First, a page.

When you need a portable altar on the cheap

Hubby and I were in the Container Store tonight poking around after dinner tonight. Christmas (storage) shopping is upon us and I was initially shocked to see an artificial tree storage container large enough to double as a coffin. That’s the sort of thing I think about: looking to repurpose an inexpensive item for something that would ordinarily cost more. But even so, a clear plastic coffin isn’t my concept of a good idea.

After a bit of wandering apart, he called me over to look at a item that struck him as the epitome of a bad idea: their Gift Packaging Workstation. If you don’t look, it is sort of a hybrid of an under-bed storage box, with cubbies for storage, and the legs of a folding banquet table. An ideal place to wrap gifts if all your other tables are groaning under the weight of other household detritus, but the $99 price tag struck me as high, or ideal for the shopper who can’t say no. Who needs that kind of thing?

After a few seconds of shared revulsion, I realized this unlikely contraption might be useful as an altar-table for churches meeting in rented space. You could store the soft goods, including a fair linen and frontal (or tablecloth) and uncomplicated vesture in the body of the case, and — bonus! — there’s a shallow pull-out compartment on the top (perhaps intended for flat, folded wrapping paper) that would be ideal for a sermon manuscript, orders of service and other small papers. The $99 cost and added features compares well to the $800 for the military Lee-style aluminum altar (which reminds me of a taller version of the folding tables my grandparents used for picnicking) and which has no storage. Note, it is a little short for me (but not a deal breaker) to use if I were presiding over communion, but I’m rather tall, so for most people I imagine it would be perfect. It is, after all, designed as a working surface.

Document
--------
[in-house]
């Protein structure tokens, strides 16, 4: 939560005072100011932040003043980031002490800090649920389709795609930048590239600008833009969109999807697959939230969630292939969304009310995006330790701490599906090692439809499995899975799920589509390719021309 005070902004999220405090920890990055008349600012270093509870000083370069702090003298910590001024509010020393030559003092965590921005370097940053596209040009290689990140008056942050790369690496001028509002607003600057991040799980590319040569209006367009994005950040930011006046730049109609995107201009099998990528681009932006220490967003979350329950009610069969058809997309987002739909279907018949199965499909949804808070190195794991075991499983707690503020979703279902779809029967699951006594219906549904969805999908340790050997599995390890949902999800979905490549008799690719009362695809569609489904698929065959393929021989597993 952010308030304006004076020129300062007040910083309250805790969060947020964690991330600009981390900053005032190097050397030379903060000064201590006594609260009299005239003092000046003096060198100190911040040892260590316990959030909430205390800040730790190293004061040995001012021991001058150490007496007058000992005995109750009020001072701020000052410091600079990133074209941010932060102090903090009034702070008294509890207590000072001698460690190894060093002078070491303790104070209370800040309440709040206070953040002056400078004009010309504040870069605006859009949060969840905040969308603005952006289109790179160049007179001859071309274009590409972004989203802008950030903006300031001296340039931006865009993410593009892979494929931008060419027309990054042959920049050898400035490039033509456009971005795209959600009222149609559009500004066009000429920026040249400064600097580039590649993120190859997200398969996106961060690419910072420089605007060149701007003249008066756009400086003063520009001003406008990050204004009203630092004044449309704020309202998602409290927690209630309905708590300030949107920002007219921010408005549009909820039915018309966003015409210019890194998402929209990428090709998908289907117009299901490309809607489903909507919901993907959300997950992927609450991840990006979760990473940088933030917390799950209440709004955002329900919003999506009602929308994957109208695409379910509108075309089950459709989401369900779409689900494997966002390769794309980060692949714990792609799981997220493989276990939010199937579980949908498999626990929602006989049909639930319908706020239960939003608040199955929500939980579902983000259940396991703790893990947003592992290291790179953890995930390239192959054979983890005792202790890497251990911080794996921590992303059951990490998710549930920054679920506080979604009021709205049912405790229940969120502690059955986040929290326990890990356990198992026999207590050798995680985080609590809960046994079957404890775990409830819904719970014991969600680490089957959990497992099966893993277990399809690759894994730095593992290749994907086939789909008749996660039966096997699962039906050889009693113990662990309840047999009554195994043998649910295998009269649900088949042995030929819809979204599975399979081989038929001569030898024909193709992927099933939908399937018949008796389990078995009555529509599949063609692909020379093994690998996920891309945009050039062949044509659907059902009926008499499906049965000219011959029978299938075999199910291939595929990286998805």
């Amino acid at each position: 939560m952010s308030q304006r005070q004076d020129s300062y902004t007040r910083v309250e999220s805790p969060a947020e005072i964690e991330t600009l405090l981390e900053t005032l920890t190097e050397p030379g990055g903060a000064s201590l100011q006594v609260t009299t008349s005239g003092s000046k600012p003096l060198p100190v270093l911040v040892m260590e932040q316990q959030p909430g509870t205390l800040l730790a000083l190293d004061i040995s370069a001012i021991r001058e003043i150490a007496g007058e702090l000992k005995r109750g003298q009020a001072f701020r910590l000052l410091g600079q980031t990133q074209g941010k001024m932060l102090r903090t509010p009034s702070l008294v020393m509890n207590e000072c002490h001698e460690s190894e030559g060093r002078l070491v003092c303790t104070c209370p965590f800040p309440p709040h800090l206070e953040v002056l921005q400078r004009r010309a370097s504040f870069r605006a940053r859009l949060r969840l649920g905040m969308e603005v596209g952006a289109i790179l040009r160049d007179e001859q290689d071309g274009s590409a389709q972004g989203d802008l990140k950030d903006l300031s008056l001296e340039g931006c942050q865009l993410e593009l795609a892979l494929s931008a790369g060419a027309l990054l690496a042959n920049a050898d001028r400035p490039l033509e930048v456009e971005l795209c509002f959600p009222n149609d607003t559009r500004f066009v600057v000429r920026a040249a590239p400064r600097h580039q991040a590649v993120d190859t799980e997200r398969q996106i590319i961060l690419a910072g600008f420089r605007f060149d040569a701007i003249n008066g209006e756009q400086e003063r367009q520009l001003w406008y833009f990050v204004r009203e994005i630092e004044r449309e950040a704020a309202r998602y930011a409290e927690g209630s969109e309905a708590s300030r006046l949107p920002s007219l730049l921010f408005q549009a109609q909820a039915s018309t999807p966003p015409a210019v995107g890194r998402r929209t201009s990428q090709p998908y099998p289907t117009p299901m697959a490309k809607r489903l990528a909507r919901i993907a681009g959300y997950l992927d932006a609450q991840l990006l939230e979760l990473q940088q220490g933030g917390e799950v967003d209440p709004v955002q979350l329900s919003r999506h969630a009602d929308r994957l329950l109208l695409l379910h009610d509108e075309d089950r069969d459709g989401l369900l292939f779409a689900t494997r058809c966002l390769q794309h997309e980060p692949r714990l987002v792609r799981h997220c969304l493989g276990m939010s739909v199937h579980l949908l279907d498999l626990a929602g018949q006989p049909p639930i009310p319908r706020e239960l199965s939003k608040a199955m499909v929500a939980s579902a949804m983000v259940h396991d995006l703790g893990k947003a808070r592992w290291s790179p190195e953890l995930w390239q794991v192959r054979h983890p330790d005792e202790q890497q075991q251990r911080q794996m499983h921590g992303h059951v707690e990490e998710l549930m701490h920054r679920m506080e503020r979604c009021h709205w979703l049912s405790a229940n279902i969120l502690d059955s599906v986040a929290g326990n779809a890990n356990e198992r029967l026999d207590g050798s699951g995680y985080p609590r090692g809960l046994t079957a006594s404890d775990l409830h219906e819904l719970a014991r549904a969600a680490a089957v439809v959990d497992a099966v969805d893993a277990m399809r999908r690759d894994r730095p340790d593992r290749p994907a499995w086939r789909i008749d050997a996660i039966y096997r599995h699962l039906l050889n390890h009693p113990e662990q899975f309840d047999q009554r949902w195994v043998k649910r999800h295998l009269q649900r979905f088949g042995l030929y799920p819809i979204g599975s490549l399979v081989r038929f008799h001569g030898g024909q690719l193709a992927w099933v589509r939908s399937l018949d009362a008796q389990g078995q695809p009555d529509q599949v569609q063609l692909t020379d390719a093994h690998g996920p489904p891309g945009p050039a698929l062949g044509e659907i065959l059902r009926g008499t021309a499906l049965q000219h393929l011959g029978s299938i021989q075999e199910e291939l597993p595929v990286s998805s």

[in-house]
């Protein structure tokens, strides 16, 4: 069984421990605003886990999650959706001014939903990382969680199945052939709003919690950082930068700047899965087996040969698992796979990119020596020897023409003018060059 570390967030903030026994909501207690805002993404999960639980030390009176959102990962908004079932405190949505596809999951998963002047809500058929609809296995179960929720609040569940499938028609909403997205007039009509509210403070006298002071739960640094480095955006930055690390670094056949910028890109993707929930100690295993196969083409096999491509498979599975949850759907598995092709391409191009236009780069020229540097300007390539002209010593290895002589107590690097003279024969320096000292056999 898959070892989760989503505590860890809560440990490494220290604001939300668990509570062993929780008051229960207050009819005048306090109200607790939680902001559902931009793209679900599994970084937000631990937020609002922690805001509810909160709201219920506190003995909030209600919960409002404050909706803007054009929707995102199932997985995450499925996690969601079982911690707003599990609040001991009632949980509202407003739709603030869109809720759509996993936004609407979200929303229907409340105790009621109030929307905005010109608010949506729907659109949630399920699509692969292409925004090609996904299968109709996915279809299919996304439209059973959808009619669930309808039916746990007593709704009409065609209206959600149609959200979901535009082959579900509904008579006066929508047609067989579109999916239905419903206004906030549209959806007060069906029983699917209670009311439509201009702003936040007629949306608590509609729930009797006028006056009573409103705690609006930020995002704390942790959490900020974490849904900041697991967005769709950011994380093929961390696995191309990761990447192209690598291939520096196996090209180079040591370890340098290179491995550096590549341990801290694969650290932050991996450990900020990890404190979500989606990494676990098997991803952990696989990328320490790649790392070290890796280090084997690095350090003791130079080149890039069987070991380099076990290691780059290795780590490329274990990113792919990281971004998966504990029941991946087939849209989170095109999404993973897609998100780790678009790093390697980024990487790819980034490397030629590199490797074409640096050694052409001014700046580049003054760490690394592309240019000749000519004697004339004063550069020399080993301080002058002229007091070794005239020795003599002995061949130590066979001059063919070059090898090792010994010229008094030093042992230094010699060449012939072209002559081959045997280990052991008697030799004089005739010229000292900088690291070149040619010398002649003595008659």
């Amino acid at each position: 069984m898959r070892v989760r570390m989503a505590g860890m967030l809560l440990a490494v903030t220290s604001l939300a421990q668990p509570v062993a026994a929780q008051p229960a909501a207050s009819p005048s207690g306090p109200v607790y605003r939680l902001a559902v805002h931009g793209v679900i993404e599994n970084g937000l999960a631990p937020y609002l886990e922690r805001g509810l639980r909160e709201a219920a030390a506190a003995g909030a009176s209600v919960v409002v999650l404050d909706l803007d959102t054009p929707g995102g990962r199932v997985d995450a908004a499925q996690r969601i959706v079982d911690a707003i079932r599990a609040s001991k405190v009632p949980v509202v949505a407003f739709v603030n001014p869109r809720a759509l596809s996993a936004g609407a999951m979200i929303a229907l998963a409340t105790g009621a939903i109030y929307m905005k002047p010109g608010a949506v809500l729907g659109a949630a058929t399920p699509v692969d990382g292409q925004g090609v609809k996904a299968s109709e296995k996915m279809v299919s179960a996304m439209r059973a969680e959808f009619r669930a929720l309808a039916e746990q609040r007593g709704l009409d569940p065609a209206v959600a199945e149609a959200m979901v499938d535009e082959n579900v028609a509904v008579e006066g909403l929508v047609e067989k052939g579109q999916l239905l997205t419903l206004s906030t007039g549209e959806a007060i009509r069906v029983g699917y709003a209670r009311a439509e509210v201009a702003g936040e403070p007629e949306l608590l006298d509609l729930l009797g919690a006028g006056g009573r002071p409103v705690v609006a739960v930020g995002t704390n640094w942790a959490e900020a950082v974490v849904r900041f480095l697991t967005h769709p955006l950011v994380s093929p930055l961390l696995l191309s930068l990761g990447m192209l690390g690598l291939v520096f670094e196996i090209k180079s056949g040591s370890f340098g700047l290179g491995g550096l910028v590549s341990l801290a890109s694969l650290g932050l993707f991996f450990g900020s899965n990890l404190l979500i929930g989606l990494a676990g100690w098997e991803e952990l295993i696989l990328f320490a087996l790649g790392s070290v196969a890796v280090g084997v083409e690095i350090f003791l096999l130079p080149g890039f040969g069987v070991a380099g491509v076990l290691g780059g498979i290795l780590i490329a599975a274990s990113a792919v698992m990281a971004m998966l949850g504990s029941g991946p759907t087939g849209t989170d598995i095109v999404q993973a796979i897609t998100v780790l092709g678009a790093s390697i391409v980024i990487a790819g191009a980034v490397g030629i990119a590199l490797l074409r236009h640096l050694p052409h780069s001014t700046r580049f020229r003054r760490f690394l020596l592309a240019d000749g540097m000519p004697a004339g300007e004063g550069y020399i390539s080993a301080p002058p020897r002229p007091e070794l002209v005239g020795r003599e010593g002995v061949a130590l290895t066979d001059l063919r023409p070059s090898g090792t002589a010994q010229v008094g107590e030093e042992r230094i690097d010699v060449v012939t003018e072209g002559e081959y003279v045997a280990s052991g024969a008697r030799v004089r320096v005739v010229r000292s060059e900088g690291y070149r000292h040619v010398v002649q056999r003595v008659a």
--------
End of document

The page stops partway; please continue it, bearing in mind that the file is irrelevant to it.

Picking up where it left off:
While I’m at it, other reuses I’ve written about include the IKEA flaming chalice and the Target folding pulpit.

By Scott Wells

Scott Wells, 46, is a Universalist Christian minister doing Universalist theology and church administration hacks in Washington, D.C.


  1. Darling, are you forgetting that Candy Spelling had an entire room of her mansion devoted to gift-wrapping???

    I read that in People magazine over twenty years ago and have never stopped joking about it. “Well, it’s been nice to see you all, but I must repair to the Wrapping Room for a bit now. Ta ta.”

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